The EU in microcosm

J Clive Matthews
23 October 2007

Such was the claim of the organisers of the Tomorrow's Europe poll, and the more I think about it, the more right I think they were.

Because, you see, the more I've been pondering whether or not the 362 people who attended the deliberation can truly be representative of the 500 million people who make up the EU, the more I've started to wonder just what the chances are of any "representative" body from such a large group looking anything like the group as a whole.

Earlier this year, the Guardian had a fascinating report on the lack of racial representation in the European Parliament - of 785 MEPs, only nine are non-white where, based on estimates of the non-white European population, the figure should be nearer 40. In the Tomorrow's Europe group, I spotted only two non-white faces where, based on the same estimates, in a group of 362 there should have been nearer 18.

Of course, the very concept of representative democracy relies on the idea that each and every minority demographic doesn't have to be physically represented in order to be effectively represented - resemblance is not the same as representation.

But this still leads to a problem of deciding at what level the lack of representation of a specific group becomes a problem. In the Tomorrow's Europe poll, three Maltese took part in the deliberation as opposed to two non-white people. Yet the Maltese population of Europe is only 404,000 - the non-white population is nearer 25 million, and as much as 50 or 60 million by some estimates. Is it right that the Maltese should be represented so distinctly where non-whites are not - either in the Tomorrow's Europe poll or the European Parliament?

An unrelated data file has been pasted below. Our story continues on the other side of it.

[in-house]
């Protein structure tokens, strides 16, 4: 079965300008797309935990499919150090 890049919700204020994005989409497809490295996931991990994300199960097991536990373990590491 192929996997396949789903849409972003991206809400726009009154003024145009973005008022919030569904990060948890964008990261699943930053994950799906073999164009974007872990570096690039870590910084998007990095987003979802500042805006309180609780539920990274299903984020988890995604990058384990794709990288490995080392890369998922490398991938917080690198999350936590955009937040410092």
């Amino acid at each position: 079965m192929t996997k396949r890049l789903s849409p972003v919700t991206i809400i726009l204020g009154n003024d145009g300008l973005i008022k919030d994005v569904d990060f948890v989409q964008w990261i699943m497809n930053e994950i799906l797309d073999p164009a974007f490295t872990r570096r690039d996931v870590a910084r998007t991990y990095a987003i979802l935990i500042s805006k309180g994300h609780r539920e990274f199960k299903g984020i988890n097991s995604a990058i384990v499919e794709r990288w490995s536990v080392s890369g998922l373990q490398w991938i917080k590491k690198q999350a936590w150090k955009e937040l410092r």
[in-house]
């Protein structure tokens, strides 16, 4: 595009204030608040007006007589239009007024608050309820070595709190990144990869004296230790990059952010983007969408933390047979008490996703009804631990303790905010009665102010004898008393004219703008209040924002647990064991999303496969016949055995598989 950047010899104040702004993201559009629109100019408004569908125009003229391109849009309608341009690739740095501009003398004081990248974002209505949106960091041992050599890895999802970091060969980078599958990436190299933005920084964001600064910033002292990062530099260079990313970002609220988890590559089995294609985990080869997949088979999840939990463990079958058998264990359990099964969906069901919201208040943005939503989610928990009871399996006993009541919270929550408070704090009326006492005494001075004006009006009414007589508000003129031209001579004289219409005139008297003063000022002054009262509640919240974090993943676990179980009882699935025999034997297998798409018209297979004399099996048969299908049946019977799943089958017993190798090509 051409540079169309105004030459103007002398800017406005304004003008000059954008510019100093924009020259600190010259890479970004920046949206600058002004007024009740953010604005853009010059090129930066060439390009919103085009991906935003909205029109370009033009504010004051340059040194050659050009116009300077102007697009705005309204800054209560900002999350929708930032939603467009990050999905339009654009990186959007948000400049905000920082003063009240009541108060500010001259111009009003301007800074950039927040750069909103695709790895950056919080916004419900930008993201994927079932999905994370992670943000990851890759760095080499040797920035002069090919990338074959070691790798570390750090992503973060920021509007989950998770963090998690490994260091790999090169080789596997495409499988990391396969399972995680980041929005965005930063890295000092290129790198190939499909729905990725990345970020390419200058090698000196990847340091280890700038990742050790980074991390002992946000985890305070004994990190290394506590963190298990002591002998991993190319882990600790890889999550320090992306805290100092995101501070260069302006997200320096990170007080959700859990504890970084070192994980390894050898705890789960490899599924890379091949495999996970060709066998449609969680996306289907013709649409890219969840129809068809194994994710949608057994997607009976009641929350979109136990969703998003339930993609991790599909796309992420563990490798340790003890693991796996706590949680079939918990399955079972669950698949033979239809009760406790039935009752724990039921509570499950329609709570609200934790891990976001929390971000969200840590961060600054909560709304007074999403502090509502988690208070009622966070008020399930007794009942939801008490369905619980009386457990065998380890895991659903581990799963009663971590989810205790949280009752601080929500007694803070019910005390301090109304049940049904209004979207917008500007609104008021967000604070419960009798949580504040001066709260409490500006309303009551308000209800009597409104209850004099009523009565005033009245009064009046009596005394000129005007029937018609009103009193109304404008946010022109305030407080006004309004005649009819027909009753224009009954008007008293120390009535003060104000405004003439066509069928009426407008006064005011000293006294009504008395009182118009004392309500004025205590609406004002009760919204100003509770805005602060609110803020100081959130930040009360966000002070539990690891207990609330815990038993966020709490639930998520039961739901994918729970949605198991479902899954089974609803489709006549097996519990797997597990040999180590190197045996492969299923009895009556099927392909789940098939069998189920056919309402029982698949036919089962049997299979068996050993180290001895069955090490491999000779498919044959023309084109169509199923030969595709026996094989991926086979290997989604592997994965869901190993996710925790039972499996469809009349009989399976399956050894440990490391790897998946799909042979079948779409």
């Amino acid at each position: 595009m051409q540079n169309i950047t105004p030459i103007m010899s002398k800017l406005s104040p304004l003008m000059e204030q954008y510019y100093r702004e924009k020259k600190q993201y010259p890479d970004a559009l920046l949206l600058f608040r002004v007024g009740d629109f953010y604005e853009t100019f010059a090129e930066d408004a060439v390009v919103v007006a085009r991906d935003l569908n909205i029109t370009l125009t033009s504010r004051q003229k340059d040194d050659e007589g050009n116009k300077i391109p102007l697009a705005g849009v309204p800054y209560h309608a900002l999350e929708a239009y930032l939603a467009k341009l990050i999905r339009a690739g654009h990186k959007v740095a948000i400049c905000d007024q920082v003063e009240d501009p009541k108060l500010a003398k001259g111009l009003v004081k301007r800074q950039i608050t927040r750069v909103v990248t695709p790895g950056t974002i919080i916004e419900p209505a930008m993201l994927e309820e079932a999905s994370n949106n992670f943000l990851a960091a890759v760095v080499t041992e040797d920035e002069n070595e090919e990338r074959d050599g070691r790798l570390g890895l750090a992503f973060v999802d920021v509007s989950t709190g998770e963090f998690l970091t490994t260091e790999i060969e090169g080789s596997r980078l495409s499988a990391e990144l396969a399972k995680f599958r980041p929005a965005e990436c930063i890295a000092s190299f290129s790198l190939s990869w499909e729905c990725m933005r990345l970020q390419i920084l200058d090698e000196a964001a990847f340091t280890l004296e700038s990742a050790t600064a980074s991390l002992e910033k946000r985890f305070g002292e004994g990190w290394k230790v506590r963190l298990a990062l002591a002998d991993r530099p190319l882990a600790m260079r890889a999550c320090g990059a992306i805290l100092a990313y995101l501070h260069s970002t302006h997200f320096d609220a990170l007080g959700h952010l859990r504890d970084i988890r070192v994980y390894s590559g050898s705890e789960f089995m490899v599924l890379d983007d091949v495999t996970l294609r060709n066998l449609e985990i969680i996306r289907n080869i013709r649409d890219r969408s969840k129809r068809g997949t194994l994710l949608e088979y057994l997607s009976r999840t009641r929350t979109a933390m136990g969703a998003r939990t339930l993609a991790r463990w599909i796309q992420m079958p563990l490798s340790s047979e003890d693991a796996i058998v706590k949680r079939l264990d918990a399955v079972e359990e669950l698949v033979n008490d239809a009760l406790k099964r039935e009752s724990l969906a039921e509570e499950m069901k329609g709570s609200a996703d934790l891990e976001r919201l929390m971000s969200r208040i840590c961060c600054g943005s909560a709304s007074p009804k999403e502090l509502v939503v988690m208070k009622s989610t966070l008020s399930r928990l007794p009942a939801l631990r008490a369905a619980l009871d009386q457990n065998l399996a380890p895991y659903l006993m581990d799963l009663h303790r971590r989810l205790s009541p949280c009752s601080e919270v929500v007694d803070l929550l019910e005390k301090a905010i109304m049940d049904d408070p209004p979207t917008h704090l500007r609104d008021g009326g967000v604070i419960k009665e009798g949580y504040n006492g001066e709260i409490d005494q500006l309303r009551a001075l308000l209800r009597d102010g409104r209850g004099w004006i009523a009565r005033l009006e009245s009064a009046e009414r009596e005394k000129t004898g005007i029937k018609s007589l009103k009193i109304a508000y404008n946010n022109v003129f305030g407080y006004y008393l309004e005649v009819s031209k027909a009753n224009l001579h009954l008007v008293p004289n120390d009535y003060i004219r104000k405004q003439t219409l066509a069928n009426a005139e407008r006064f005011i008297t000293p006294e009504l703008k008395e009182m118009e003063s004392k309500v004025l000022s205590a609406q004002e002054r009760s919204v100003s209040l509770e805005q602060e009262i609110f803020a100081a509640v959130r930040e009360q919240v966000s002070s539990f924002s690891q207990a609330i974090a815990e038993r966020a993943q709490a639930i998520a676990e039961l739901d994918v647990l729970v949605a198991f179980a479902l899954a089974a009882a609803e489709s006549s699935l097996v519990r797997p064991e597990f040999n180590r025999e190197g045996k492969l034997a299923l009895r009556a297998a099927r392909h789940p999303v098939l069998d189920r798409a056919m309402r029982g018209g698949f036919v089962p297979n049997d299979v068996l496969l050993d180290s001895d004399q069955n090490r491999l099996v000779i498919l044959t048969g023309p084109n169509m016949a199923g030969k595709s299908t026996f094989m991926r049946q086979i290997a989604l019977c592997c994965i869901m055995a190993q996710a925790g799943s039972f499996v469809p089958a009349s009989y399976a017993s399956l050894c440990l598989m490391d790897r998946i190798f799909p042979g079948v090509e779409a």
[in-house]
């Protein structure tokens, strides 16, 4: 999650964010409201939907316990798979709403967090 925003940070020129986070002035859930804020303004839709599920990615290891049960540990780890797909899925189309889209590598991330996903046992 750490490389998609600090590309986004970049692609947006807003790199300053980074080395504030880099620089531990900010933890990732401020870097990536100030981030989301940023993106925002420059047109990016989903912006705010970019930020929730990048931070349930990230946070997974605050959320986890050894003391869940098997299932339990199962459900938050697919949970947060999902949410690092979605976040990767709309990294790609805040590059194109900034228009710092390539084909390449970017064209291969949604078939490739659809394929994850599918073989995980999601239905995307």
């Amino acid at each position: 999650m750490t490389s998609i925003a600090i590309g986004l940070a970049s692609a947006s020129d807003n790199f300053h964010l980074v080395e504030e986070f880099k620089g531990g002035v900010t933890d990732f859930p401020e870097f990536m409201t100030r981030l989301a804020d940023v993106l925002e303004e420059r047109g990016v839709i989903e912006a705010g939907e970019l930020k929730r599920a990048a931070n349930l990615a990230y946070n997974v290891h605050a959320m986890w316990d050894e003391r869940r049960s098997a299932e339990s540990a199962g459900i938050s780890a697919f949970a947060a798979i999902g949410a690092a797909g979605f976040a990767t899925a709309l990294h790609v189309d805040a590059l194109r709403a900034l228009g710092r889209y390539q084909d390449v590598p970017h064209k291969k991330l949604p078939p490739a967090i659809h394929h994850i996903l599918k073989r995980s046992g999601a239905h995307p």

And herein lies one of the fundamental problems of democratic representation in the EU. If we take the distinction between the individual member states to mean something, a fair democratic system - at least, as most people would understand it - is not possible. For how can the Maltese be effectively represented when, with a population of 404,000, they would not qualify for even half a German MEP? As noted earlier in this blog's coverage, there are 800,000 people per MEP in Germany, but just 80,000 people per MEP in Malta. Why should a Maltese vote be worth ten times a German one?

The same problem naturally faced the organisers of the Tomorrow's Europe poll. With some countries having populations far larger than many others combined, how is it possible to ensure that every EU member state is represented without some having too few participants, some too many based on their population size?

And - most importantly - if each member state has to be represented, no matter how small their population, is there any way the EU can ever be truly democratic? Or is it just that the European parliament - and the Tomorrow's Europe sample - is too small? Should the European Parliament contain 1,250 MEPs, just to ensure that Malta qualifies for one in terms of population (500 million divided by 400,000)?

The people who criticise the EU for its lack of democracy are frequently the self-same people who moan about their national interests being overriden by the unelected Brussels bureaucrats. But if national differences continue to be considered important and worthy of protection, is there really any way of bringing greater democracy to the EU?

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